NetWellness is a global, community service providing quality, unbiased health information from our partner university faculty. NetWellness is commercial-free and does not accept advertising.
Friday, April 18, 2014
Attention Deficit Hyperactivity Disorder
ADHD mixed bipolar disorder II
My son is 15 years old and he was recently diagnosed with ADHD and Bipolar II disorder. We would like to know how we can give him the opportunity to have as normal of a life as possible while he grows and learns how to live with both of these disorders.
There are psychoeducational groups where families can learn more about the disorders and how to live with them. Check with your local mental health center or university child psychiatry clinic for psychoeducational psychotherapy. Also see Dr. Mary Fristad's book Living with a Moody Child. If your local library doesn't have it, they might be willing to order it.
Good habit formation will help avoid problems. Good habits are important for everyone, but especially for someone who has trouble focusing attention. Once you have a good habit, you don't have to pay attention to that anymore. Both disorders involve difficulty with impulsiveness, so learning to stop and think before acting will be important.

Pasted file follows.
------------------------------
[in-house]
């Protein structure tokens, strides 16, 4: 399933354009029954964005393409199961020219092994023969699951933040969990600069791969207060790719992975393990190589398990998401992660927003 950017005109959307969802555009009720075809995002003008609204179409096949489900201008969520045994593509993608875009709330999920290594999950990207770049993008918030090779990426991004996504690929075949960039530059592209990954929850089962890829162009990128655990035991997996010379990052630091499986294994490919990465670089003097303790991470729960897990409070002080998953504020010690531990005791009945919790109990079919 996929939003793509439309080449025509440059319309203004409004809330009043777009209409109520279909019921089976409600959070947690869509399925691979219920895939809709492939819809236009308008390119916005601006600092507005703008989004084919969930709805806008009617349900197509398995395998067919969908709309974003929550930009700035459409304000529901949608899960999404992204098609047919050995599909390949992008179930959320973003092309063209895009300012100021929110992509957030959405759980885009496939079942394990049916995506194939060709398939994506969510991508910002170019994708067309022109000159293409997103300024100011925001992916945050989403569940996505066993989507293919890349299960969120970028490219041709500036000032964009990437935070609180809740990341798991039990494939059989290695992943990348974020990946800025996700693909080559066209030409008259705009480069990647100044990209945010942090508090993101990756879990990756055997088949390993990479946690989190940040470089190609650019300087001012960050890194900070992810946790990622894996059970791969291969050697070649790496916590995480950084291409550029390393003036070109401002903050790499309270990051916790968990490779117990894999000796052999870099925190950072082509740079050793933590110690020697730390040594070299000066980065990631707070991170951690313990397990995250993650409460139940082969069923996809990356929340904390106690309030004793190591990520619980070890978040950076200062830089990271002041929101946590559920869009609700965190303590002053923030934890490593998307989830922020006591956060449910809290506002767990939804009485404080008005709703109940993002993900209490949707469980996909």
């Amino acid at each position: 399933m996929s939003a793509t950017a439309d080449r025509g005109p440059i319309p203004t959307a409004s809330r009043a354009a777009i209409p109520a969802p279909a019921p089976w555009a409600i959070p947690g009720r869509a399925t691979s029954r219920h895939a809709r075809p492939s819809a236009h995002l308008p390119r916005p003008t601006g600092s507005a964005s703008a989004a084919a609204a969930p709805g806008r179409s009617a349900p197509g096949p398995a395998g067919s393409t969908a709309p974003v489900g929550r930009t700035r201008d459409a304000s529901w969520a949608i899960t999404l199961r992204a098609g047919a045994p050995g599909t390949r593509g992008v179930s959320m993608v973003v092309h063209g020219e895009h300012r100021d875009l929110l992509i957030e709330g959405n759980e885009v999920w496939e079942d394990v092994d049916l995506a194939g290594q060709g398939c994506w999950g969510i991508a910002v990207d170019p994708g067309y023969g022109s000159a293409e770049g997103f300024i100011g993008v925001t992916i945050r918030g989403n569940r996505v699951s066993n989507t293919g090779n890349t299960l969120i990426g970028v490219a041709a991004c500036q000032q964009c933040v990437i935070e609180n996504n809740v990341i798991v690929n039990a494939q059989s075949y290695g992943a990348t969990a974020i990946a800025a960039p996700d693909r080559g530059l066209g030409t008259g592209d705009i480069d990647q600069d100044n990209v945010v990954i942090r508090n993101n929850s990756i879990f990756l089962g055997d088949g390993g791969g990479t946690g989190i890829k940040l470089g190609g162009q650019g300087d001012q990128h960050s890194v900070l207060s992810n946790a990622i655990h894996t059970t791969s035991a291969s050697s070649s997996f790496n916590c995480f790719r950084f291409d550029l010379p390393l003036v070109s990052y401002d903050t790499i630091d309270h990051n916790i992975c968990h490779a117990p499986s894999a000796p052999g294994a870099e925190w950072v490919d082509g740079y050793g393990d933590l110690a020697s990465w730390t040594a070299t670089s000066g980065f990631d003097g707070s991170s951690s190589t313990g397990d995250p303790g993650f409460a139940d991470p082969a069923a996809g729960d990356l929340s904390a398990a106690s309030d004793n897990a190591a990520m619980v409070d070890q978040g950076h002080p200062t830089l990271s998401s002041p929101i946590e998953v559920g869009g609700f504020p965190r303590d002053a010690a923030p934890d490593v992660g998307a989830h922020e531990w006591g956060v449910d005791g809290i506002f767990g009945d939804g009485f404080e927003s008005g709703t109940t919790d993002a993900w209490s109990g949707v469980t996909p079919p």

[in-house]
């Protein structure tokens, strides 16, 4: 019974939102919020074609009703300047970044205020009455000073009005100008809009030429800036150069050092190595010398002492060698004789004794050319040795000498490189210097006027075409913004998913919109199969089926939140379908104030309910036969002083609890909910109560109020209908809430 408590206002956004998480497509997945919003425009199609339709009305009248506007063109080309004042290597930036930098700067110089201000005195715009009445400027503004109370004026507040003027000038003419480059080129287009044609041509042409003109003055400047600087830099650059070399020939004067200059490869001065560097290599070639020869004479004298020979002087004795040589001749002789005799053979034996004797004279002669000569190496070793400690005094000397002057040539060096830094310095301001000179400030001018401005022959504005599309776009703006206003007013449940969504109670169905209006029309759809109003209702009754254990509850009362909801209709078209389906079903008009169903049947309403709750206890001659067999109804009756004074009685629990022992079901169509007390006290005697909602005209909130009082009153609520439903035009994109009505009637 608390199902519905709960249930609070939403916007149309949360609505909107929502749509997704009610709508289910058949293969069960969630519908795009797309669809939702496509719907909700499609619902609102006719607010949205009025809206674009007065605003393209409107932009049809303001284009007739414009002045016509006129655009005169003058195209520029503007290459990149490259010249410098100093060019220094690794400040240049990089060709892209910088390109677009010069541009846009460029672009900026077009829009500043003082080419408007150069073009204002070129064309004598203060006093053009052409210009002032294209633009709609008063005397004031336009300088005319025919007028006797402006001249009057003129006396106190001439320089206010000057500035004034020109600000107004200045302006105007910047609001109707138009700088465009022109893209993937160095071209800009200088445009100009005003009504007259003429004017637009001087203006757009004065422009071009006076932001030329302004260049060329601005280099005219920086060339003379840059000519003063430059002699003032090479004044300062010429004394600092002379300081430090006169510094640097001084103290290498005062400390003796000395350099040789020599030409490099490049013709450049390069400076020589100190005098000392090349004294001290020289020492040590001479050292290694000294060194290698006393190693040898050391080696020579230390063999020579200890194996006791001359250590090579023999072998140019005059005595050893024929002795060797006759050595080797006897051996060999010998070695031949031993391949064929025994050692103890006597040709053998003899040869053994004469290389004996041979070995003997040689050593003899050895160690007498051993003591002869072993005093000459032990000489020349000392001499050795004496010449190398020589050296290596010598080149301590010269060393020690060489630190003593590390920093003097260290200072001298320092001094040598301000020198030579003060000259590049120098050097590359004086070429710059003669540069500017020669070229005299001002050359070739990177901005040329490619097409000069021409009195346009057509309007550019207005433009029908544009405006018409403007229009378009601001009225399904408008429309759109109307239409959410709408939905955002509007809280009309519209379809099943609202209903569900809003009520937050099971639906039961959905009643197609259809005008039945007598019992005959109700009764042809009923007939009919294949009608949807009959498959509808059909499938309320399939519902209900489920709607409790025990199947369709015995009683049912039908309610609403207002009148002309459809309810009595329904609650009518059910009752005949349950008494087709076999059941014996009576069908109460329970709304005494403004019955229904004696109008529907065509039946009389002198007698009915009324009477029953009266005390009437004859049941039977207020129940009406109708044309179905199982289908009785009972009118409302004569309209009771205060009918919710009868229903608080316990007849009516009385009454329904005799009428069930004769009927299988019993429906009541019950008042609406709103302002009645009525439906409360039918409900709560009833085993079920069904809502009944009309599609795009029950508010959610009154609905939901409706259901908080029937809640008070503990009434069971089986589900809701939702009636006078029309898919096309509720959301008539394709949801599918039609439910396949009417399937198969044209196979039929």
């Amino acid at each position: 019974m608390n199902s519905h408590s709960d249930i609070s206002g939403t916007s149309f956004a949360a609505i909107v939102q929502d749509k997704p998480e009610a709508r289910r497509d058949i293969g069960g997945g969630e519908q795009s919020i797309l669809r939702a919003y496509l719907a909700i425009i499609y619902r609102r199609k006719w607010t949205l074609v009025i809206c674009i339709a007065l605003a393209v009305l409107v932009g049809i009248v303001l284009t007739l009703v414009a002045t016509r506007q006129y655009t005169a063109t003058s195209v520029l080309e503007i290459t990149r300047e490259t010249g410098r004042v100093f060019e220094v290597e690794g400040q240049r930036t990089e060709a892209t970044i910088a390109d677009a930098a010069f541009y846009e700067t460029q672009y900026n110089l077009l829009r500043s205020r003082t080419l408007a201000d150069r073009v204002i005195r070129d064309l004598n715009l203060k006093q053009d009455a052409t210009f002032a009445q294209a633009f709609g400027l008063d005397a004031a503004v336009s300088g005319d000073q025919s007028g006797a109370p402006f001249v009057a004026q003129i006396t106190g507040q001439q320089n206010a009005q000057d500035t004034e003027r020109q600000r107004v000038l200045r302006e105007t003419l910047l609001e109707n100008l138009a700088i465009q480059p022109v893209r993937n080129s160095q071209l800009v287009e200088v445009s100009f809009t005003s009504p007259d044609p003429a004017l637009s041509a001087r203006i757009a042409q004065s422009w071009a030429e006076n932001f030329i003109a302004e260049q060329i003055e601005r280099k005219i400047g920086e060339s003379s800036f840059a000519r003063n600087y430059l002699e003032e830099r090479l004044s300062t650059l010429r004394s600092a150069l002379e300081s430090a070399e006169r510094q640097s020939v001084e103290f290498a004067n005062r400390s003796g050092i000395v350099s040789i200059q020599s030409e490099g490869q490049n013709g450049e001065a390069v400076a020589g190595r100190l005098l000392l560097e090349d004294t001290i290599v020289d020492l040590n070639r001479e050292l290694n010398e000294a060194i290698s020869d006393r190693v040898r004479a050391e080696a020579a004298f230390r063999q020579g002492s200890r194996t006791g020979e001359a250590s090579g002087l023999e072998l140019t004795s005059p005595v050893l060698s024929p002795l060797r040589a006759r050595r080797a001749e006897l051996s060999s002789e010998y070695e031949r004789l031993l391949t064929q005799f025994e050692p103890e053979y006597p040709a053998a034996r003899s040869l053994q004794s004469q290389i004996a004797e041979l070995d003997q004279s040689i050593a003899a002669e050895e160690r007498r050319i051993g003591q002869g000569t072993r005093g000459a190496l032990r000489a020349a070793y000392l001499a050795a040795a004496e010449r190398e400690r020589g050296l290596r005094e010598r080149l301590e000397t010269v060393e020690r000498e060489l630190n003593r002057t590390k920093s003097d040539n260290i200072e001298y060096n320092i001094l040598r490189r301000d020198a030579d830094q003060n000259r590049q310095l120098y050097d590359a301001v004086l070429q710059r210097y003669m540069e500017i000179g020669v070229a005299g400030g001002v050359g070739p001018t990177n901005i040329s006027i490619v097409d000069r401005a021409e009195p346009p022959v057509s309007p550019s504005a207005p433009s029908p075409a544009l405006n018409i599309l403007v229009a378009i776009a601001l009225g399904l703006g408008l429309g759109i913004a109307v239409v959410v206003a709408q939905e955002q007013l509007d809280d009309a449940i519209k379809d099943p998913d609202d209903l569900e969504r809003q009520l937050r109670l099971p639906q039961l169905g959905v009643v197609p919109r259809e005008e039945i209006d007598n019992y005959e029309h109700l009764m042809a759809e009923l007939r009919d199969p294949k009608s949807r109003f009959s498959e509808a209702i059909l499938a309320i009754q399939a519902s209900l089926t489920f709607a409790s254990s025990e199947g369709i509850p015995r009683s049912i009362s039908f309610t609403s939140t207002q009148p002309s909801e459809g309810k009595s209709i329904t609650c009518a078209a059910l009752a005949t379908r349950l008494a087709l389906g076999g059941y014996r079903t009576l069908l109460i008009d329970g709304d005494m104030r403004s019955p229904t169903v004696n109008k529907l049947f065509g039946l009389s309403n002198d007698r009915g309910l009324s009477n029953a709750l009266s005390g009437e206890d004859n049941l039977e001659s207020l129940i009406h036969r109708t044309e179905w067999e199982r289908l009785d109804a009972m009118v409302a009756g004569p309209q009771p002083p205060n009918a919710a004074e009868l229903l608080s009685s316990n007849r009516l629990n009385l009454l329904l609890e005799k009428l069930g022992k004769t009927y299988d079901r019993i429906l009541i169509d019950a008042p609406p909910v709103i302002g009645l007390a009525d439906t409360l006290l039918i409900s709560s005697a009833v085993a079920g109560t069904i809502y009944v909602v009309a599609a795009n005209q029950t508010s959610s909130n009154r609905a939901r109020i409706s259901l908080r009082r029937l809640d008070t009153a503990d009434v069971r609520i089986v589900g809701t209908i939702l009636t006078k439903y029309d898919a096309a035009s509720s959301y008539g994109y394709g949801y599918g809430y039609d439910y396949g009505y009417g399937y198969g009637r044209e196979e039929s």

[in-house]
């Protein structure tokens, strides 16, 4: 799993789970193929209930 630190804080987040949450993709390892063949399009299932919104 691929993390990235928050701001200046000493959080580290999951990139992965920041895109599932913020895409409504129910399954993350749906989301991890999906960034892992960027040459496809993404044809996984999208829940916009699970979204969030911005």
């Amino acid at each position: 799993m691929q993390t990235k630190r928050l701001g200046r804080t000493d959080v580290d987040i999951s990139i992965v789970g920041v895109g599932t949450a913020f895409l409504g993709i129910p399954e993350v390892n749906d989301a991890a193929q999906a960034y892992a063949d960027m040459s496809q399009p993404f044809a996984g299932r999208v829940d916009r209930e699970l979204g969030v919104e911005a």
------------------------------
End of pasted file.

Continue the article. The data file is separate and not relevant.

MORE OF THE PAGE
Medication helps with both disorders, but has side effects ranging from nuisance to dangerous. One of the worst side effects for the bipolar medicine is excessive appetite and weight gain, possibly leading to diabetes if not controlled. Hence, the need for good eating habits with a balanced diet of fruit, vegetables, lean meat, wild ocean fish, low-fat dairy, and whole-grain cereal (no deep-fried food such as chips or fries).
One of the bipolar medicines causes great thirst, which should be slaked with water, not sweet beverages. Because many of the mood-stabilizing drugs cause a wasting of vitamins, it would be advisable to take a multi-vitamin/mineral.
L Eugene Arnold, MD, MEd
Professor Emeritus of Psychiatry
College of Medicine
The Ohio State University